Cole Custer, driver of the #00 Haas Automation Chevrolet, is involved in an on-track incident in front of Erik Jones, driver of the #4 Toyota, and Joey Logano, driver of the #29 Cooper Standard Ford, as Matt Crafton, driver of the #88 Hormel/Menards Toyota, drives away during the NASCAR Camping World Truck Series Kroger 250 at Martinsville Speedway on March 28, 2015 in Martinsville, Virginia.  (Photo Credit: Rob Carr/Getty Images)
Denny Hamlin, driver of the #11 FedEx Express Toyota, sits in his car during practice for the NASCAR Sprint Cup Series STP 500 at Martinsville Speedway on March 28, 2015 in Martinsville, Virginia. (Photo Credit: Daniel Shirey/Getty Images)
Joey Logano, driver of the #29 Cooper Standard Ford, and Matt Crafton, driver of the #88 Hormel/Menards Toyota, race into turn one during the NASCAR Camping World Truck Series Kroger 250 at Martinsville Speedway on March 28, 2015 in Martinsville, Virginia. (Photo Credit: Rob Carr/Getty Images)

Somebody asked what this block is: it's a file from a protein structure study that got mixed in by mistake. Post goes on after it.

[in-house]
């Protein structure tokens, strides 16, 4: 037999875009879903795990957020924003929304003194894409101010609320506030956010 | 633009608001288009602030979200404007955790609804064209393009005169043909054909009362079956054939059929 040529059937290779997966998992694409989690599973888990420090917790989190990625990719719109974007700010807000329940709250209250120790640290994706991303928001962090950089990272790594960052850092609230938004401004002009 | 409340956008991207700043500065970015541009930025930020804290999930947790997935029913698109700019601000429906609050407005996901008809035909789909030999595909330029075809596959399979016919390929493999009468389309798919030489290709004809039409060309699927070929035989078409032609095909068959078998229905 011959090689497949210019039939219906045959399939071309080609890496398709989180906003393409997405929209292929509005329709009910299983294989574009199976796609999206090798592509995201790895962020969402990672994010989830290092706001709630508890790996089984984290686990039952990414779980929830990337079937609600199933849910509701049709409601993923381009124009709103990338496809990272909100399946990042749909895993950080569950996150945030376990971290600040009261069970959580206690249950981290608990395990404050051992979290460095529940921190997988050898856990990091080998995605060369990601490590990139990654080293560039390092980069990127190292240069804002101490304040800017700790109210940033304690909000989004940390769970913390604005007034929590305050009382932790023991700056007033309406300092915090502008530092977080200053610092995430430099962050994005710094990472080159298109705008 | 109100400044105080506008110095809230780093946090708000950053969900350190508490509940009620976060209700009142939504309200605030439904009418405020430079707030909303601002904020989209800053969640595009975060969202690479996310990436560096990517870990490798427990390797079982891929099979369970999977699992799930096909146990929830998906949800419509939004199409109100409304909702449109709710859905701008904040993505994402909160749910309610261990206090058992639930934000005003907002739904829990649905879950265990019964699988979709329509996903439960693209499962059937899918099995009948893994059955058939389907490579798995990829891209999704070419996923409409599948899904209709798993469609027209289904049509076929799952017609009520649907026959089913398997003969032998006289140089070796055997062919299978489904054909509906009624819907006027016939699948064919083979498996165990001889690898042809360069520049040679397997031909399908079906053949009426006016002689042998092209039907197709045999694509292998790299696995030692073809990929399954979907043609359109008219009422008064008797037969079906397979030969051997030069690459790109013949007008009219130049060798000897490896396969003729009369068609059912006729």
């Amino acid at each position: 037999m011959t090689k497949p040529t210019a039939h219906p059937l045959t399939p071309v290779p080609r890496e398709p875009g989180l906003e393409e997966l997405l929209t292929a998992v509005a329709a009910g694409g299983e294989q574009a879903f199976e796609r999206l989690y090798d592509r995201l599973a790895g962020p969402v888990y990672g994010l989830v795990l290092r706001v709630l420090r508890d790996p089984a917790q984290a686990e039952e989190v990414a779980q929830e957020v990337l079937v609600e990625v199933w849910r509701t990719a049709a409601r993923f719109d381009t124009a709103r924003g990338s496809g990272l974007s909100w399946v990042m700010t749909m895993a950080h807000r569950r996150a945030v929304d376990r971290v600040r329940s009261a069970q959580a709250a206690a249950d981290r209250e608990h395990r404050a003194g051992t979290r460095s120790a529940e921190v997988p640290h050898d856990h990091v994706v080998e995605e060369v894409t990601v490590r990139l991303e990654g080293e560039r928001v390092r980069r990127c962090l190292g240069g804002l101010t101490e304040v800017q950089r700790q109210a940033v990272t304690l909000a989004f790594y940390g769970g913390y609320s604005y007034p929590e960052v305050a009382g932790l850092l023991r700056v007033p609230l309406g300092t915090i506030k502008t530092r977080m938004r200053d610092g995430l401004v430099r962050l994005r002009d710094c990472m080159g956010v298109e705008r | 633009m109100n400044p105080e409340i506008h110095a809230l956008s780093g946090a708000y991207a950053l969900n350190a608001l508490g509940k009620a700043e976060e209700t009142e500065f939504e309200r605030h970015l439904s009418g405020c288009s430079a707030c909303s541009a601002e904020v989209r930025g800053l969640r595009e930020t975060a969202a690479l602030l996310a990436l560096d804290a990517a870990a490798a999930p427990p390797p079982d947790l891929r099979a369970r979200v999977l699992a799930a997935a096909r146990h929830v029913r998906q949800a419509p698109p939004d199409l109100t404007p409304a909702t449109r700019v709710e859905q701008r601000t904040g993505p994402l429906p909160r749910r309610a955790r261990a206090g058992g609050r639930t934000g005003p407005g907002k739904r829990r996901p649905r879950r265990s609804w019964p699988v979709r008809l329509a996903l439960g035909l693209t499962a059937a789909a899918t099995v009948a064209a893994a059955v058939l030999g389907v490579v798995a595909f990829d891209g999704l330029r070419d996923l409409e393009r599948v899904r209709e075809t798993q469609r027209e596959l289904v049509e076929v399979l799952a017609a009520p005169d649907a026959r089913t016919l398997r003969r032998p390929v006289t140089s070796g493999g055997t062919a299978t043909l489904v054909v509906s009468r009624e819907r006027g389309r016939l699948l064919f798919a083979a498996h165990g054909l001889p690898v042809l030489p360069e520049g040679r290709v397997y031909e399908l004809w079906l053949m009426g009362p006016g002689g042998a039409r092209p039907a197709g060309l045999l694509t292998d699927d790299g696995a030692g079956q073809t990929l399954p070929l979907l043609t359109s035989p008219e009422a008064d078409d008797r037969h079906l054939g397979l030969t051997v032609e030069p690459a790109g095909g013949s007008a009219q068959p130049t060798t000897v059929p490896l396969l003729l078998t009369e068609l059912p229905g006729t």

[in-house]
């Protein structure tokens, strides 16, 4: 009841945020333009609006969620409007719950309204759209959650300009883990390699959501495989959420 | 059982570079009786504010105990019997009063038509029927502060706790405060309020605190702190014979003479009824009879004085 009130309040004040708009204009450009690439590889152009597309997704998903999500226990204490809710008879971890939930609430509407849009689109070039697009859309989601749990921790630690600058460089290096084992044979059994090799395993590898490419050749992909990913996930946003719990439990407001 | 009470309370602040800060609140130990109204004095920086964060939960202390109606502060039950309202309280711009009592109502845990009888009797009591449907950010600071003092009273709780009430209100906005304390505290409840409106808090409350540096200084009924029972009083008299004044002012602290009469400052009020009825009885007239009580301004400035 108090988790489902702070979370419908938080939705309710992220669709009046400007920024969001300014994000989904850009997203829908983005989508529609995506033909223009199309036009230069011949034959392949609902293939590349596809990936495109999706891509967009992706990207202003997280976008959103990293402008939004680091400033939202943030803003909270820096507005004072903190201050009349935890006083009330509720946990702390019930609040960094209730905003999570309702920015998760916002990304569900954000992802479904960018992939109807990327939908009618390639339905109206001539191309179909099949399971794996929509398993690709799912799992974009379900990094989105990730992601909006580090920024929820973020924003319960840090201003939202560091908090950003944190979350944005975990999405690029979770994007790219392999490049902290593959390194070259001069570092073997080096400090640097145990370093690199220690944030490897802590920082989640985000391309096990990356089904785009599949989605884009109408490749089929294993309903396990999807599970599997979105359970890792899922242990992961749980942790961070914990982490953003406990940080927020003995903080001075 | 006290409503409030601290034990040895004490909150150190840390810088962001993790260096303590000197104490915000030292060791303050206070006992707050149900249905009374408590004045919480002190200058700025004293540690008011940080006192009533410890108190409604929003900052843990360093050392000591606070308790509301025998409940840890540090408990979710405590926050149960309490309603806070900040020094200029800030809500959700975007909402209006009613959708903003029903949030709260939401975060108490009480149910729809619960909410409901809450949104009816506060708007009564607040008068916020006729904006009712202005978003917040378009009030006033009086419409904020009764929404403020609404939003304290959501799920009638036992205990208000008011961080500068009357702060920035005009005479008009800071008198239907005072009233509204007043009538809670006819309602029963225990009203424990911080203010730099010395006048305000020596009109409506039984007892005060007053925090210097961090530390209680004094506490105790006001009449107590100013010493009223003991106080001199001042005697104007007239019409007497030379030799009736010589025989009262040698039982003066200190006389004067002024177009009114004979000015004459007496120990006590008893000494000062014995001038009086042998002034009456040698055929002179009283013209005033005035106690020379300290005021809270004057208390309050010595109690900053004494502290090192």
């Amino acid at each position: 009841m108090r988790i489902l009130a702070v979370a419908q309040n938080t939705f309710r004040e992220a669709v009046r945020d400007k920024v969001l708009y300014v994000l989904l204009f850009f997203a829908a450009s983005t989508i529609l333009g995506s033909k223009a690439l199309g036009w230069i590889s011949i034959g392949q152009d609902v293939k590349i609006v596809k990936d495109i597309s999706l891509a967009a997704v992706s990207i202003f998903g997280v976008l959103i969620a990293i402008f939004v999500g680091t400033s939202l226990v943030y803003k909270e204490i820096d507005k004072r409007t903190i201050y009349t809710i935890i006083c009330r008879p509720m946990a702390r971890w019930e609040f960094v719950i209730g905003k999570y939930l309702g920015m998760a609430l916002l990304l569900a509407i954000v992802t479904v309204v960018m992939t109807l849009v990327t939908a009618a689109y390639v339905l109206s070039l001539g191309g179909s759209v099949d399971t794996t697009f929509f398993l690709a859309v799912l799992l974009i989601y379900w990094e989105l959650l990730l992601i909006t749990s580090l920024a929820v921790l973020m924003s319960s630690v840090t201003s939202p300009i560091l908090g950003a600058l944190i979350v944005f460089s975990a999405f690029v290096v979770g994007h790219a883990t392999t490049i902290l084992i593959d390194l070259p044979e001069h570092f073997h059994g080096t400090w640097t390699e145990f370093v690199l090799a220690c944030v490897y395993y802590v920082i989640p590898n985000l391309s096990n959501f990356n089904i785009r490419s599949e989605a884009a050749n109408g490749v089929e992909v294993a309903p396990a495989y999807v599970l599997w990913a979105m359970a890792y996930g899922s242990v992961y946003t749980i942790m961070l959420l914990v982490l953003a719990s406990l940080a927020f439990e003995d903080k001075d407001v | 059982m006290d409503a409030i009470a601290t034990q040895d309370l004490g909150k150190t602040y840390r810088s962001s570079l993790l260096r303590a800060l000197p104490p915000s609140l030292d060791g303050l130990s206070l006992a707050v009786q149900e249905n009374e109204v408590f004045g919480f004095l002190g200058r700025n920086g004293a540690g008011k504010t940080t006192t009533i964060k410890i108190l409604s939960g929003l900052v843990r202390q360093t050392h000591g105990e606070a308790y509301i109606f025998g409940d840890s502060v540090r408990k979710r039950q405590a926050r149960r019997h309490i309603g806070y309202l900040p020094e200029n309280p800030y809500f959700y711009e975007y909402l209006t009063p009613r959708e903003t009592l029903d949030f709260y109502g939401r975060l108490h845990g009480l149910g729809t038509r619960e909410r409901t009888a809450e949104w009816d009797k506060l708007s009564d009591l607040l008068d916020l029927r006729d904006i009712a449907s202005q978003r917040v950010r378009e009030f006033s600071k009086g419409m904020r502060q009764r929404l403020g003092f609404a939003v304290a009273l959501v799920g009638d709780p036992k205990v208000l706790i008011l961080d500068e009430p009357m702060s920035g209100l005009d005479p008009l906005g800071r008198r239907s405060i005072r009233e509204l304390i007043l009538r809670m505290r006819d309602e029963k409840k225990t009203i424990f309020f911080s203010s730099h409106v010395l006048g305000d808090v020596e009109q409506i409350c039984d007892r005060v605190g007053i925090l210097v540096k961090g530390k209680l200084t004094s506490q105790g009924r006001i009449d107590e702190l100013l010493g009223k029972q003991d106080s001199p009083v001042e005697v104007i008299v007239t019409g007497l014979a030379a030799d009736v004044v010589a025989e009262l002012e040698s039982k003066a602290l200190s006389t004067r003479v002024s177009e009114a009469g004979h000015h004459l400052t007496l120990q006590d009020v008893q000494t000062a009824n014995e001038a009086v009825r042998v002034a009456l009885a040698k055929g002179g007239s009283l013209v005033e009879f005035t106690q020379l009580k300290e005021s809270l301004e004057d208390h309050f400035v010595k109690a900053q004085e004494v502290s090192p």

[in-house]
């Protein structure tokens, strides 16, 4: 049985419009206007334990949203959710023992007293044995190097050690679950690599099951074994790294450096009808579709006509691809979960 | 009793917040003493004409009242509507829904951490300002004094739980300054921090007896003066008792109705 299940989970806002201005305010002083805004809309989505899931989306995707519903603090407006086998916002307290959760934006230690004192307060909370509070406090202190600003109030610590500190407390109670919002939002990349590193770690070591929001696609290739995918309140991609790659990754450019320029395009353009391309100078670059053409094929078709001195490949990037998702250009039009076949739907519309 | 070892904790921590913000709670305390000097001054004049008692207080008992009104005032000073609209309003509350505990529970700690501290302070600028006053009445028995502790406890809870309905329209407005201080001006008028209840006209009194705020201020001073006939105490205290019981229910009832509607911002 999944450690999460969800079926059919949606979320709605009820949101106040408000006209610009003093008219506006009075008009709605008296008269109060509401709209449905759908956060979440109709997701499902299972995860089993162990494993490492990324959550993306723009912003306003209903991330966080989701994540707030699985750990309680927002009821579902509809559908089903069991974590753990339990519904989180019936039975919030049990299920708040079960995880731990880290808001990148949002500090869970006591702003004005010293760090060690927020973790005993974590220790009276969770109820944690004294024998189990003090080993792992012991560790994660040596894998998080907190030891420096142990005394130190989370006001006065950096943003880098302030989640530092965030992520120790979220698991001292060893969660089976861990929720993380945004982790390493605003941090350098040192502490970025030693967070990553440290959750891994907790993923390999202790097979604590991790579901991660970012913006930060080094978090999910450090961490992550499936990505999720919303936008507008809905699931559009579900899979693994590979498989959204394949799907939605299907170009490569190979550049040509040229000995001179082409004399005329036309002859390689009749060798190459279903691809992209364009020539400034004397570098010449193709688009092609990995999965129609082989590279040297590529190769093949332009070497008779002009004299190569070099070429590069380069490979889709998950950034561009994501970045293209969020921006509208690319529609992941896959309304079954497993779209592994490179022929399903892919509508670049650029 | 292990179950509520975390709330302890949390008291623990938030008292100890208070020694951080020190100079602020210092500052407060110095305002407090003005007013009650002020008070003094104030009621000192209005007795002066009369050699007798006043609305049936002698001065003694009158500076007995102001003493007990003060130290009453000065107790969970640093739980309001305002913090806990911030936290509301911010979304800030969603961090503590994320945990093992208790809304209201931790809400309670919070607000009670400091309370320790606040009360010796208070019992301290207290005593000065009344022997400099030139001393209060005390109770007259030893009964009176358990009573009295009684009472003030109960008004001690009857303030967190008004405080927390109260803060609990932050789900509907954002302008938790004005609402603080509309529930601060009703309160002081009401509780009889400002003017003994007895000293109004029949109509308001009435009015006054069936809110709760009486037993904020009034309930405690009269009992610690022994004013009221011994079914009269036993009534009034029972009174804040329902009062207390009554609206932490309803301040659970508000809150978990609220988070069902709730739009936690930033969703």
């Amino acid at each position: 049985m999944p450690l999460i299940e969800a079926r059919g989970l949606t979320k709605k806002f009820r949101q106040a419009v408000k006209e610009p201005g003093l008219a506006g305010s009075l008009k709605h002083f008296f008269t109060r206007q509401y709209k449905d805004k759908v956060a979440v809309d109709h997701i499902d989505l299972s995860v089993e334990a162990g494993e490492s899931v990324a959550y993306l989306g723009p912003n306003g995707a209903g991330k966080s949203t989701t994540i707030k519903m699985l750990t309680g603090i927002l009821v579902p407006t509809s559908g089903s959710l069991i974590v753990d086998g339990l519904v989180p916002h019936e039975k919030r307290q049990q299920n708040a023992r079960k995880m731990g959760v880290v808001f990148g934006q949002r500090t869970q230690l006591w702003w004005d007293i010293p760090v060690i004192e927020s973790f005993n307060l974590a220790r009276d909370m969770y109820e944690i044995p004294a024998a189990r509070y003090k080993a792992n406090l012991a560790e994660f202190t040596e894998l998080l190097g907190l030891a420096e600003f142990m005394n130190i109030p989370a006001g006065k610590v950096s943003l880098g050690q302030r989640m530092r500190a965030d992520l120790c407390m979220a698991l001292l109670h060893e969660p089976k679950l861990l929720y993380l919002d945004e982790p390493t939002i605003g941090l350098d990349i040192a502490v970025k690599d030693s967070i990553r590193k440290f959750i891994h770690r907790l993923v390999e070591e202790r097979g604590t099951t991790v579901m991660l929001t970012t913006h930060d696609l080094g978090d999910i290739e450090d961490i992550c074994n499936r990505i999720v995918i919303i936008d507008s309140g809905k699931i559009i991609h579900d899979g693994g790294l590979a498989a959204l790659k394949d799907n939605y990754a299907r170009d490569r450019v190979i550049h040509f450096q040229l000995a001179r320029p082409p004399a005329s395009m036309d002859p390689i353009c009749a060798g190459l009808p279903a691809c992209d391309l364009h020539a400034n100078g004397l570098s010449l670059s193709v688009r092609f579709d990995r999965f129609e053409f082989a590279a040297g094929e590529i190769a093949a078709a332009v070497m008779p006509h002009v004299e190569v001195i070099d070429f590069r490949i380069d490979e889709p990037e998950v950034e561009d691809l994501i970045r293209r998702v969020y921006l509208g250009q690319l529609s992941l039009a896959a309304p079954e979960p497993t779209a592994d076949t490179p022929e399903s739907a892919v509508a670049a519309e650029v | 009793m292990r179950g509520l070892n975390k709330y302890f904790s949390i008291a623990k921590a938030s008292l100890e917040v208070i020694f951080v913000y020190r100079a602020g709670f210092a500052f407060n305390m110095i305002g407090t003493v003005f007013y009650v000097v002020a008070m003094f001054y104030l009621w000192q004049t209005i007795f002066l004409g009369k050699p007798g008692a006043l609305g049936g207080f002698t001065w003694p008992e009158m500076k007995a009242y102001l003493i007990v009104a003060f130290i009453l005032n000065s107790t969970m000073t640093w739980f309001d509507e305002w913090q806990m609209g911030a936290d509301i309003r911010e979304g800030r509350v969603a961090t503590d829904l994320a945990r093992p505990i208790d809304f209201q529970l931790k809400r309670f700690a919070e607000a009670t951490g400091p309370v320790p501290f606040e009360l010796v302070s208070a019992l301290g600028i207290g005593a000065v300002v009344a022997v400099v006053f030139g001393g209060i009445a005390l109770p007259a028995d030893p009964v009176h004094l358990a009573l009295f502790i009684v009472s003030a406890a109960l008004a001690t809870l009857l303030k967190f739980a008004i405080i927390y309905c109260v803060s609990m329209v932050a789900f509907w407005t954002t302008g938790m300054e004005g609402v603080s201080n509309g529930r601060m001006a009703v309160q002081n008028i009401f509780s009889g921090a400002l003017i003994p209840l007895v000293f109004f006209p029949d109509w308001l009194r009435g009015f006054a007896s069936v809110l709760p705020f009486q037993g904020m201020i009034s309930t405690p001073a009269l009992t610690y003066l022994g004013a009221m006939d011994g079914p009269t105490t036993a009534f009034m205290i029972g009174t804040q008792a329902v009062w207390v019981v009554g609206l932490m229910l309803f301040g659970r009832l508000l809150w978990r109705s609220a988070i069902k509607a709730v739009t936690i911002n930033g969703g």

Jimmie Johnson, driver of the #48 Lowe’s Chevrolet SS, qualifies for fifth position Friday, March 27, 2015 for Sunday`s NASCAR Sprint Cup race at Martinsville Speedway in Ridgeway, Virginia. Johnson is seventh in the NASCAR Sprint Cup Series (NSCS) standings.(Photo by Alan Marler/HHP for Chevy Racing)
A view of a decal placed on the #14 Code 3 Associates / Mobil 1 Chevrolet, driven by Tony Stewart (not pictured), during qualifying for the NASCAR Sprint Cup Series STP 500 at Martinsville Speedway on March 27, 2015 in Martinsville, Virginia. (Photo Credit: Jeff Zelevansky/NASCAR via Getty Images)
Joey Logano (left), driver of the #22 Shell Pennzoil Ford, poses with Miss Coors Light Rachel Rupert after winning the Coors Light Pole Award for the NASCAR Sprint Cup Series STP 500 at Martinsville Speedway on March 27, 2015 in Martinsville, Virginia.  (Photo Credit: Matt Sullivan/Getty Images)
Joey Logano (left), driver of the #22 Shell Pennzoil Ford, poses with Miss Coors Light Rachel Rupert after winning the Coors Light Pole Award for the NASCAR Sprint Cup Series STP 500 at Martinsville Speedway on March 27, 2015 in Martinsville, Virginia.  (Photo Credit: Matt Sullivan/Getty Images)